Four years later into independence, hostilities erupted between Somalia and Ethiopia and small scale military clash broke out along the ill-defined border in 1964. The fighting ended through mediation by international bodies headed by Sudan. Then, in 1969 a major turning point in the history of Somalia takes place. The violent struggle for power led to the assassination of President Abdi-Rashid Ali Sharmarke after which a military coup was engineered by the general of the Somali armed forces, Mohamed Siad Barre. The new ruler overthrew the newly formed government and placed a military dictatorship in its place. Barre’s regime adopted a socialist type of government, in which it “dissolved the national assembly, banned political parties and adopted a supreme council with the power to rule by decree.” This regime used ruthless methods to sustain its grip of power, such as public executions against those who appose its policies or are accused of plotting against the State. One of the most publicized incident occurred in 1975 when ten religious Scholars were publicly executed on the charge of preaching against a new law that was in direct violation to Islamic law. Then shortly after in 1977 the country was mobilized again under the national agenda of ‘Great Somalia’ and a full scale war with Ethiopia over the Ogaden region was irreversible. This particular conflict was devastating for Somalia on many levels, but mainly it took a major toll on the underdeveloped economy and caused instability in the political order. Moreover, as the socio-political climate intensified in Somalia, the government has resorted to manipulating clan loyalty in disguise of national security. Thus, internal strife and clan grievances came to a boiling point due to the violent repression under Barre’s government. As a result, Somalis took up arms to resist Barre in the form of organized factions representing different tribal and regional interests. One of the earliest factions formed were the Somali Salvation Democratic Movement (SSDF) and the Somali National Movement (SNM) at the end of the 1970’s. Barre – against both movements- exercised indiscriminate force against the leaders and its supporters in their situated regions. One of the major violence perpetuated against a large population were the people of the Northern regions (Somaliland). In effort to maintain control of that region, Barre ordered the Air Force to bomb the second capital of Somalia; Hargeisa, destroying the city in 1988. The human casualties were enormous and devastating. The aftermath of the attack led to more clan based factions to organize themselves and protest the government.
3 As a result, the United Somali Congress (USC) and Somali Patriotic Movement (SPM) came to surface and were met with the same violent repression by Barre’s regime. Furthermore, in early 1990’s, as the situation escalated to a boiling point, anti government groups and the clan based factions engaged in a bloody battle against Barre’s regime. Fighting between the opposition and the government continued until the collapse of the state in 1991, leaving thousands of people dead. After the defeat of Barre’s regime and the absence of an immediate agreement on a new government, a fierce struggle for power began within the alliance opposition groups. This particular conflict resurfaced strong clan zeal and deep rooted grievances. The fighting continued between SPM and USC, and later within USC factions in Mogadishu. These inter-clan battles further contributed to the statistical loss of life and casualty in Somalia; ranging from tens of thousands of fatalities and about a million refugees in and outside the country. The descent into chaos and lawlessness in Somalia has brought a wave of dramatic events in the 1990’s. Relative peaceful administrations were established in Puntland and Somaliland while bloody conflicts continued in Southern Somalia. This unfortunate situation has brought extreme measures of poverty and shortage of food that resulted in a devastating famine. In response to the humanitarian crisis, the U.N Security Council authorized the deployment of troops in 1992. The principle objective was to ‘Restore Hope’ and deliver food and aid safely to the neediest areas in southern Somalia. The mission, however, has fallen in the ploy of different international interest groups and the UN/US clash with local militias loyal to General Aidid - epitomized in the film “Black Hawk Down” led to the ultimate failure of the humanitarian effort. After the gradual U.N departure in 1995, the situation in the south further escalated and renewed the inter clan violence in Mogadishu and the surrounding areas of Bay, Bakol, Kismayo and Baledweyne. The escalated conflict between the factions in the south brought a wave of attempts to establish a system of order through reconciliation conferences. Every attempt of reconciliation was met with disagreements that led to the use of force and violence to oust the peace process. About 15 attempts of reconciliation conferences have failed due to this unfortunate obsession with violence.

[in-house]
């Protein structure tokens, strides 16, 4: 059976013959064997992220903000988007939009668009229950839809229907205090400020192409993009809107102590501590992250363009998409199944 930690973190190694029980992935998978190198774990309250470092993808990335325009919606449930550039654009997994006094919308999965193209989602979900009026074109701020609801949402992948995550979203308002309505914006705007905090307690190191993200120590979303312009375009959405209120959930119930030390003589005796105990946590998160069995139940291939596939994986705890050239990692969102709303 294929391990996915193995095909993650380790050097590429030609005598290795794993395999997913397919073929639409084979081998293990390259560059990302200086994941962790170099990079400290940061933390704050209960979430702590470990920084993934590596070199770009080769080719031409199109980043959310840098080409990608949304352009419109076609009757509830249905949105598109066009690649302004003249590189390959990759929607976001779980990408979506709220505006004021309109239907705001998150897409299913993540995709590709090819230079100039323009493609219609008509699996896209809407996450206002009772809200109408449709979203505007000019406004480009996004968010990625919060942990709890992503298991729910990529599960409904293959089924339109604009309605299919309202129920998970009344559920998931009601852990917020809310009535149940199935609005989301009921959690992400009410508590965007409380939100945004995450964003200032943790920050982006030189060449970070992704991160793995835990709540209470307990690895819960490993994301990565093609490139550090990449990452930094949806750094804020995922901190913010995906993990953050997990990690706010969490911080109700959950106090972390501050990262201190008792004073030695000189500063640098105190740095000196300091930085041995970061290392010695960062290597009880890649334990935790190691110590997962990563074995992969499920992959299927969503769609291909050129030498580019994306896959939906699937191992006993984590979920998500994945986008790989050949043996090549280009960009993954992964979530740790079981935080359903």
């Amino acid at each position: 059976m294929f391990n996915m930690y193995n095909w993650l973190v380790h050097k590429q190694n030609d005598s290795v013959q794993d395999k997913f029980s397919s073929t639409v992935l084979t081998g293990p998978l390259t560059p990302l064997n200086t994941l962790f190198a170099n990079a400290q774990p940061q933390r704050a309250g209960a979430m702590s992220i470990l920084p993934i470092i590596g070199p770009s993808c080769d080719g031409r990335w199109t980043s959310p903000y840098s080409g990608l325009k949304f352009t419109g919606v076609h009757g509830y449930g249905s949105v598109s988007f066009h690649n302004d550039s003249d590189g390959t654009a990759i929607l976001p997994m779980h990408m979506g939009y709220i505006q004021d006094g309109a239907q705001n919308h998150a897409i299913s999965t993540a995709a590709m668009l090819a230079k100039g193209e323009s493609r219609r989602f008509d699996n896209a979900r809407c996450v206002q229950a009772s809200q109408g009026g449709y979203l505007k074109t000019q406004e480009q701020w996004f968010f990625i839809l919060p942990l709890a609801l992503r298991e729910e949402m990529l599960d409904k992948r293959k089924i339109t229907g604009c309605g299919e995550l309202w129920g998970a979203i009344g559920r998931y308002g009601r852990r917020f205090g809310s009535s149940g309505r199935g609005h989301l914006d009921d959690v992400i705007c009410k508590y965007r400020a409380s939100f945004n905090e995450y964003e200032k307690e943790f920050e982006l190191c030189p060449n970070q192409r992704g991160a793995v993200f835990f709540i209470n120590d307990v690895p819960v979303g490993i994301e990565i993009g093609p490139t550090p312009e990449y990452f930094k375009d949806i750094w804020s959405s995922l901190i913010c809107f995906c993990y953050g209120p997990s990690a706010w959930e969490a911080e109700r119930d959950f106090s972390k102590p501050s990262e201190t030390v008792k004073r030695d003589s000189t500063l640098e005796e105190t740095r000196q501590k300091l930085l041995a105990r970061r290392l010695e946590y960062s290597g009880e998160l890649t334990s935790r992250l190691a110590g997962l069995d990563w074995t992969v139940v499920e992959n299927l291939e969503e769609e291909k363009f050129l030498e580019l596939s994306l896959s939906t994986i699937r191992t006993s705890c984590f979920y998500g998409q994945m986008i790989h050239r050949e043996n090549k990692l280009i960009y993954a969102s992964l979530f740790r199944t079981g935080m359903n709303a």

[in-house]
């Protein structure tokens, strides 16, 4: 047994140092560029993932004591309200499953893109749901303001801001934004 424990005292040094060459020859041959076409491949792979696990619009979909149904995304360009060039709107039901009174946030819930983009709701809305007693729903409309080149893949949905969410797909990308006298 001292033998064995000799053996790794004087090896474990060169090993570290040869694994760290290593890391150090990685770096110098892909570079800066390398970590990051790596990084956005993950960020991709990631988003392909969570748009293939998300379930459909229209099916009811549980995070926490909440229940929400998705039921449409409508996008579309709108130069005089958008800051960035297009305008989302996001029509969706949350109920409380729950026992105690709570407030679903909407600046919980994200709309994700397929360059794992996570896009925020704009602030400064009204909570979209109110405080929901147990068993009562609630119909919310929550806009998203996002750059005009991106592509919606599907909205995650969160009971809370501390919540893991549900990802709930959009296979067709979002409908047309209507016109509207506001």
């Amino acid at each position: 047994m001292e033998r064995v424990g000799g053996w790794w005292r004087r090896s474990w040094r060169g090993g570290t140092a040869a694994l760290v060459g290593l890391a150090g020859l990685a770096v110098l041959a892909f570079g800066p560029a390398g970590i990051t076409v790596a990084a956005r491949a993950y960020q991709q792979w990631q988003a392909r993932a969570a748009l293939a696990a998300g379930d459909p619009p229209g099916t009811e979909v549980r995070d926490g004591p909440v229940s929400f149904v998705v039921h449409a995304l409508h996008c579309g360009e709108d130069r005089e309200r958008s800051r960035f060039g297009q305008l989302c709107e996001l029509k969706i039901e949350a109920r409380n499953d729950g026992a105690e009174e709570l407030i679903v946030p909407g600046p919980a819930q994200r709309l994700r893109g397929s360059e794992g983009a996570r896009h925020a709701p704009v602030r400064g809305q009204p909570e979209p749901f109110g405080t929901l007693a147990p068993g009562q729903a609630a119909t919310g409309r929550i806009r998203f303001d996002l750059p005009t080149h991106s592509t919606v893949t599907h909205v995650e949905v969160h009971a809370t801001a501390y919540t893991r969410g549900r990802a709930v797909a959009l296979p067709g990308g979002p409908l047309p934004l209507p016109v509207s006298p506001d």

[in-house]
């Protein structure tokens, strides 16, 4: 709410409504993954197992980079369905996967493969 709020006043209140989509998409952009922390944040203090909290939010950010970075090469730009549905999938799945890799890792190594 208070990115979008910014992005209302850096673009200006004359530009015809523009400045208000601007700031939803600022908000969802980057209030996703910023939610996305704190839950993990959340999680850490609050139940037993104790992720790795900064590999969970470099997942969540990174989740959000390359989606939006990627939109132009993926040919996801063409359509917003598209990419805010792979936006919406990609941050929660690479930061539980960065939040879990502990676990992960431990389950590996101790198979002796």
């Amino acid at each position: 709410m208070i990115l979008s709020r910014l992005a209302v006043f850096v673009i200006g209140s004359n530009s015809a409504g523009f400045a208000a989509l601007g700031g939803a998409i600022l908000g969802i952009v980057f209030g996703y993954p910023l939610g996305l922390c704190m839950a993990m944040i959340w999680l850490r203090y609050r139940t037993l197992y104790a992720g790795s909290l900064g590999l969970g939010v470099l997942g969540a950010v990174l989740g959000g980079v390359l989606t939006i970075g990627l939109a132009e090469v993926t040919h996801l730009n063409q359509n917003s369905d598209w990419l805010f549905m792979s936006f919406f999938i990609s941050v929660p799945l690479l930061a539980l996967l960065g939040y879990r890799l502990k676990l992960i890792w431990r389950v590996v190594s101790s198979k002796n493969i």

4 When viewing the development of Somalia, in relation to the country’s history of ongoing conflict, it therefore leaves us to consider the perspective that the use of violence is the single factor obstacle to any socio-political and economic progress in Somalia. It is evident that Somalis have failed in their history to resort to peaceful conflict resolutions and opted for violent means. Today, the Transitional Federal Government (TFG) backed by Ethiopia and the Alliance opposition backed by Eritrea are all furthering this ongoing violence. None of them have demonstrated a non-violent approach or policy in restoring hope and peace in the country. In the past half decade, oppressive violence and reactive violence has been systematically perpetuated with no regard for the potential devastating consequence. To reverse this enormous catastrophe, it is crucial for Somalis to understand that any future solution to the Somali crises will have to be in the form of non-violent means. The civil society organizations in Somalia give some hope because of their determined commitment to the values of peace and development. It is imperative that such organizations are formed and supported and the use of violence to solve Somali affairs denounced, once and for all, by all Somalis who are sincere about peace in Somalia.